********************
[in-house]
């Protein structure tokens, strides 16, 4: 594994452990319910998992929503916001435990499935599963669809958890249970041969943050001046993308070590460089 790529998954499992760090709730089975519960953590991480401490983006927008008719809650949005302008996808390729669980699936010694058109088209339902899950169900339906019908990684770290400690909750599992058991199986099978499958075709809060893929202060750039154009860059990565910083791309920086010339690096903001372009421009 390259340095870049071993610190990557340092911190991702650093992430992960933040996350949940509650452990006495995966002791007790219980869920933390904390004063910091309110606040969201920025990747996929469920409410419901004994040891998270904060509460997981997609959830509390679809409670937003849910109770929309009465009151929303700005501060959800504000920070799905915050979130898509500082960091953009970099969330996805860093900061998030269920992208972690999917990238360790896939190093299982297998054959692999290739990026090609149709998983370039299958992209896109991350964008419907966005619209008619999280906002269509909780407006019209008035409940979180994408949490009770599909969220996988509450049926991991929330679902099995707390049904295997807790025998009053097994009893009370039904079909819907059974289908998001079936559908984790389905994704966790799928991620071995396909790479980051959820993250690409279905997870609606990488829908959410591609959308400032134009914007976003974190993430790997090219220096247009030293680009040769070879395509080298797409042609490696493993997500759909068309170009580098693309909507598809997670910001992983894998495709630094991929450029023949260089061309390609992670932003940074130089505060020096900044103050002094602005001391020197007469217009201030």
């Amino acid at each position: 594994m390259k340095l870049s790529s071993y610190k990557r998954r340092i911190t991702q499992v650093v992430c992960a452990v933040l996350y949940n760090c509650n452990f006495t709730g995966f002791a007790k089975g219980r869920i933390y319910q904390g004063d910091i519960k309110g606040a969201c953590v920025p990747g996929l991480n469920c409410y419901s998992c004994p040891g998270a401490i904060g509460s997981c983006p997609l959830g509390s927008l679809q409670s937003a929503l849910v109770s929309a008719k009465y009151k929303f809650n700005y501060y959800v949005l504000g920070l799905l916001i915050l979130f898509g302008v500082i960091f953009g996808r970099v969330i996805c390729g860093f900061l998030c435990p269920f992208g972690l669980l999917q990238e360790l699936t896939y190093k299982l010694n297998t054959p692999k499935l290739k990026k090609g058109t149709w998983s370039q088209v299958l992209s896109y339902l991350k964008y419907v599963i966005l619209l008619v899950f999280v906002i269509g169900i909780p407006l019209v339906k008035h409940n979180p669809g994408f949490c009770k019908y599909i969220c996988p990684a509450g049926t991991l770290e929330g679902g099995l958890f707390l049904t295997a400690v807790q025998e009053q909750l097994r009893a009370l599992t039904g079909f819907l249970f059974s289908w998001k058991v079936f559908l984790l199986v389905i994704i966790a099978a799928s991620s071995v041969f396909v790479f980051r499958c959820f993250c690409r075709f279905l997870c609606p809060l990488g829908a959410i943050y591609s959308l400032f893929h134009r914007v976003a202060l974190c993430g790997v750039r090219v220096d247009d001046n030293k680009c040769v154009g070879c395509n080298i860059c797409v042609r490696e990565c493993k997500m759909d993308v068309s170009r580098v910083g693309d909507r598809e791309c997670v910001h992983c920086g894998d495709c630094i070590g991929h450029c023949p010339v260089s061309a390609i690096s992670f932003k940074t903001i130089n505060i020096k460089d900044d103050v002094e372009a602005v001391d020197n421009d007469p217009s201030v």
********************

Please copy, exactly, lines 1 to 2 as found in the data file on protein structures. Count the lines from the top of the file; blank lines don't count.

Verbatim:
[in-house]
């Protein structure tokens, strides 16, 4: 594994452990319910998992929503916001435990499935599963669809958890249970041969943050001046993308070590460089 790529998954499992760090709730089975519960953590991480401490983006927008008719809650949005302008996808390729669980699936010694058109088209339902899950169900339906019908990684770290400690909750599992058991199986099978499958075709809060893929202060750039154009860059990565910083791309920086010339690096903001372009421009 390259340095870049071993610190990557340092911190991702650093992430992960933040996350949940509650452990006495995966002791007790219980869920933390904390004063910091309110606040969201920025990747996929469920409410419901004994040891998270904060509460997981997609959830509390679809409670937003849910109770929309009465009151929303700005501060959800504000920070799905915050979130898509500082960091953009970099969330996805860093900061998030269920992208972690999917990238360790896939190093299982297998054959692999290739990026090609149709998983370039299958992209896109991350964008419907966005619209008619999280906002269509909780407006019209008035409940979180994408949490009770599909969220996988509450049926991991929330679902099995707390049904295997807790025998009053097994009893009370039904079909819907059974289908998001079936559908984790389905994704966790799928991620071995396909790479980051959820993250690409279905997870609606990488829908959410591609959308400032134009914007976003974190993430790997090219220096247009030293680009040769070879395509080298797409042609490696493993997500759909068309170009580098693309909507598809997670910001992983894998495709630094991929450029023949260089061309390609992670932003940074130089505060020096900044103050002094602005001391020197007469217009201030």